So instead of upsizing the breaker, I would examine whether 20 amps is even the correct size. A cheap 60 cent receptacle is a "wire size gauge" - its backstab holes will only fit #14 wire. If the wire on your 20 amp breaker pokes into the hole without interference, put it back to a 15A breaker.

Spread the loads across multiple circuits

You may have noticed your panel has many handle throws. That's because your house has more than 1 circuit. Do you know which sockets are on which circuits? Find out.

Right off the bat, when the circuit breaker trips, STOP and search the house for everything that has stopped working. Identify every socket that has gone dead, (some you'll know because the loads stopped working). Mark the breaker handle and all the sockets and lights and hardwired appliances with a name. Now you know they're all on the same circuit.

Take one of your big loads and move where it's plugged into, so it's not on that circuit. The goal is to spread your large loads around so they are on different circuits and you stay within the capacity of each circuit.

I bet these are 1-hose portable air conditioners. We had had an epidemic of this exact problem as people try to run multiples of them on the same circuit (1 isn't enough). These take a TREMENDOUS amount of power for the little practical cooling they provide, because well over half their cooling power is being used to correct stupidities in their design. Technology Connections has a great video on that. And their tanks fill, and they stop until you empty them out, so they're not even running 100% of the time. That reduces their capacity further.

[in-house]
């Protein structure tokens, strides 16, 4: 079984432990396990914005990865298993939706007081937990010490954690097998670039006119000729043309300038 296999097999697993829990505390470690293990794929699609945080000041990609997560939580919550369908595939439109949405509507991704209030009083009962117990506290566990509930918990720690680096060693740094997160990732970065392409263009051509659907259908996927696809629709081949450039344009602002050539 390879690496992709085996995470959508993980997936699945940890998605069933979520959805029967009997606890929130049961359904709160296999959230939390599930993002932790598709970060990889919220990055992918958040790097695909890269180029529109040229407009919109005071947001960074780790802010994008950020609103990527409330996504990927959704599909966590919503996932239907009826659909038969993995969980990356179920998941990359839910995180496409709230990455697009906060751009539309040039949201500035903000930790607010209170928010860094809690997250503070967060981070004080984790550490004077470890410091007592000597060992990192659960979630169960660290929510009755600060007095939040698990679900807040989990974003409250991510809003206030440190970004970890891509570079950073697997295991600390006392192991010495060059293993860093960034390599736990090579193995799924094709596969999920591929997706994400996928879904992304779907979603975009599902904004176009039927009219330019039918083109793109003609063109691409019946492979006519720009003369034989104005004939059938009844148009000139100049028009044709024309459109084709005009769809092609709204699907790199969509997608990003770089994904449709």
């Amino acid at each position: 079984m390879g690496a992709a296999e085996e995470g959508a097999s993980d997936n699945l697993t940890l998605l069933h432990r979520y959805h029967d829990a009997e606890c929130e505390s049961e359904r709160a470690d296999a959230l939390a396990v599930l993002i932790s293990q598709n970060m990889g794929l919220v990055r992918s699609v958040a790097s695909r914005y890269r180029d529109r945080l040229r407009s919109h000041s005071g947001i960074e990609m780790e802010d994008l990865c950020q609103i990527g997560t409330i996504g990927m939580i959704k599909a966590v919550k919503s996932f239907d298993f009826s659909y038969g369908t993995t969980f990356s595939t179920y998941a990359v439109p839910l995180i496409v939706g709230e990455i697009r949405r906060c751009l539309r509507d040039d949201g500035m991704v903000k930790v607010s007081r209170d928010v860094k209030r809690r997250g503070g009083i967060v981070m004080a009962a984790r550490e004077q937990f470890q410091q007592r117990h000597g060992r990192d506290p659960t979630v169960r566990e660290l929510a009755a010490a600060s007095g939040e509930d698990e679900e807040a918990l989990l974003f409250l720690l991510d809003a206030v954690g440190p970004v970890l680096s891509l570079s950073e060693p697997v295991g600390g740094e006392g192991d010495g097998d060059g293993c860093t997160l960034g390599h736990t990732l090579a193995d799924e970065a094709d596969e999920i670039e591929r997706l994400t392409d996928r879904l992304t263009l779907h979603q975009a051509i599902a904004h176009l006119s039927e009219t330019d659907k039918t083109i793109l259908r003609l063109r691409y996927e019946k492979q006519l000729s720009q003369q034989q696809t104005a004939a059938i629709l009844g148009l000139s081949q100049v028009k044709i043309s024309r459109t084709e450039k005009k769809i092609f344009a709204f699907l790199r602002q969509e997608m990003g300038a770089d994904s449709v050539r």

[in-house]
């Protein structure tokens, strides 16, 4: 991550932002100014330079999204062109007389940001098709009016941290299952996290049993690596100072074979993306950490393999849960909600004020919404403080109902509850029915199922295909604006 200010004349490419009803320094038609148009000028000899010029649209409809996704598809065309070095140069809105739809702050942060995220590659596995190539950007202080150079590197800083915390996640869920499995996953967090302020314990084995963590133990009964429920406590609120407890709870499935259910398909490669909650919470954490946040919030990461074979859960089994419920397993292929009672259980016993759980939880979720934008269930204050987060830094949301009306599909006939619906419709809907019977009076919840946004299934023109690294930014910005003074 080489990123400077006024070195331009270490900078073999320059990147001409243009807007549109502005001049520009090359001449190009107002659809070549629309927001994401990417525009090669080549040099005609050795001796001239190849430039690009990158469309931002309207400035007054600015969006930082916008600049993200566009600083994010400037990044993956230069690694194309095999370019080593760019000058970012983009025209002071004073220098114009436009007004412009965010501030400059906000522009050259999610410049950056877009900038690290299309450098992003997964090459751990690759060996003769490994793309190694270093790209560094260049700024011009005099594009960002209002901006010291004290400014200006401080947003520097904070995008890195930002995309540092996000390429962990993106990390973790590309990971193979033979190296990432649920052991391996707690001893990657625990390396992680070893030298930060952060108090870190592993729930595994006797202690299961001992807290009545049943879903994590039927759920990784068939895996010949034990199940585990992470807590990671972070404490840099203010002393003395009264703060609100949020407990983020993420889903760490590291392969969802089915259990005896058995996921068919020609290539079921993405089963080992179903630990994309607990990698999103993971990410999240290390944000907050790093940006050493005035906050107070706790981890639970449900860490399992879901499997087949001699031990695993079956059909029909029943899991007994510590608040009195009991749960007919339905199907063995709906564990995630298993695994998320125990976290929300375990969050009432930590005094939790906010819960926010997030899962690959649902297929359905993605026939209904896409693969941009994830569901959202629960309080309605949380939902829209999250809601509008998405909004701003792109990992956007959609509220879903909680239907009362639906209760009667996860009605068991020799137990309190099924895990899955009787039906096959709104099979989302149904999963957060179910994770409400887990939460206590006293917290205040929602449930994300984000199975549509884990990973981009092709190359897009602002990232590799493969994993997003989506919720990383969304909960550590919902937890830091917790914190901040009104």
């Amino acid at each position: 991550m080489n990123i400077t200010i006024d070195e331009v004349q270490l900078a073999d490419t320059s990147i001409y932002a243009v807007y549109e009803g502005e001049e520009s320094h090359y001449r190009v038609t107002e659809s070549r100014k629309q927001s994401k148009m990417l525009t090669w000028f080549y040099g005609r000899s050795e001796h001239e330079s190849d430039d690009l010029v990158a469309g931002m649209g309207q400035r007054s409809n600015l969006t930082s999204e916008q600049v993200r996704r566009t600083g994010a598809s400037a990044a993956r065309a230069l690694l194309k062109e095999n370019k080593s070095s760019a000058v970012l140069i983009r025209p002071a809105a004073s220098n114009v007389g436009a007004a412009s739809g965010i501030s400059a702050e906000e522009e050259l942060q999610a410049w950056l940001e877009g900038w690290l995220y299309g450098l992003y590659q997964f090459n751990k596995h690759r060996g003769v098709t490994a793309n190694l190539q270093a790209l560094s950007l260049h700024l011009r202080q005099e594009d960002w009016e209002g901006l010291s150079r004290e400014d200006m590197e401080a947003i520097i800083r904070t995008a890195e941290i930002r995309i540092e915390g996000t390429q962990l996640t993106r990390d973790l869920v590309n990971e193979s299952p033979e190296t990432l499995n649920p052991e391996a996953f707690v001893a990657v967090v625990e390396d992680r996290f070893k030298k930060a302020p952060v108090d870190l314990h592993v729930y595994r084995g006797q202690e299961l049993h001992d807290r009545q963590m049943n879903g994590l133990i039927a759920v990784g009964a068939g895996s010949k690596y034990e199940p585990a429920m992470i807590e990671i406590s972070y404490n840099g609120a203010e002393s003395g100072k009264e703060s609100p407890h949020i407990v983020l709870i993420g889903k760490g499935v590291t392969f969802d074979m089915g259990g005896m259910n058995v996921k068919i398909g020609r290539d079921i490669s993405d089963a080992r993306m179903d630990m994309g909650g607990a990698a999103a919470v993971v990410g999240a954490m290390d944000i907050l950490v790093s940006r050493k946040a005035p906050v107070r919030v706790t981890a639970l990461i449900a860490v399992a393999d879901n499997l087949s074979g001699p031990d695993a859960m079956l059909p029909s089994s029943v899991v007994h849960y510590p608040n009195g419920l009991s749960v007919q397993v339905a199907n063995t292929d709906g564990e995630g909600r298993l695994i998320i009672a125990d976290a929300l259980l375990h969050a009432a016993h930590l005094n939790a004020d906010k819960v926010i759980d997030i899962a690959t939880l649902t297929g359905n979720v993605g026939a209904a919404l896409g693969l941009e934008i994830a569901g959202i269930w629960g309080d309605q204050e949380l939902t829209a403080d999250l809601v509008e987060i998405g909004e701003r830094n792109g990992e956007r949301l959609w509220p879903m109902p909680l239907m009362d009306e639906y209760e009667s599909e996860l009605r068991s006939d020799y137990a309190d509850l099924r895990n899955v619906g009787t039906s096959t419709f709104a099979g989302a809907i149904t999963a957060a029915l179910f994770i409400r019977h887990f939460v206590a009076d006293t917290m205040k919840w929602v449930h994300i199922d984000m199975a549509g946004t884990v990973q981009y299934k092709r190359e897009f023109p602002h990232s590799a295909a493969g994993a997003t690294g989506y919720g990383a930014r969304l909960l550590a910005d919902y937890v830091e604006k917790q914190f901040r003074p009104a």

A less bad option is a 2-hose portable (hold out for this!!!) and the MUCH better option is a window unit. Window units are half the cost and don't need dumping. If at all possible, make it happen. I had picked up a $99 window unit, tiny narrow thing, 5000 BTUs - but narrow enough to fit in my casaement window. I built a little platform for it to perch on, and built cover-ups for the rest of the window. It just blew away the "8000 BTU" portable A/C and used 1/3 the electricity doing the job. That means I could've run 3 of them. Only needed the one.

* Because of how Ohm's Law V=IR interacts with Watt's Law W=VI. The wires in the walls has a fixed resistance R. Double current I, and V doubles. But use Watt's Law to get the heat in watts, and since V and I both doubled, watts quadruples!

  • I thank you so so much I figured the bigger amp it wouldn't shut off but I didn't know that's why I asked before I did it I am very grateful I got a small old little trailer I do not want to burn up in it that's why I was scared when everything started turning off cuz I have the electric in here when they built this trailer 1969 it's all messed up half my plugs don't work and I really don't have much of anybody to ask thank you Commented Jul 7 at 20:27

If two things together blow a breaker, just don't use them together. Plug the toaster in somewhere else or finish cooking then make toast while you wash the pan. Swapping the breaker will cause a fire.

If a "single burner" is part of the problem, I'm going to guess it's not a range but just a single plug-in cooking ring? If so, other options would be to plug that in somewhere else, or to get a gas (propane, kerosene, etc) ring.

A third solution would be to have an electrician install a new outlet for the burner so it can be used along with anything else. Don't do that yourself.

  • Thank you for your advice very very much I appreciate it I live by myself I'm an old lady I have nobody to help me with stuff so I very much appreciate Commented Jul 7 at 20:26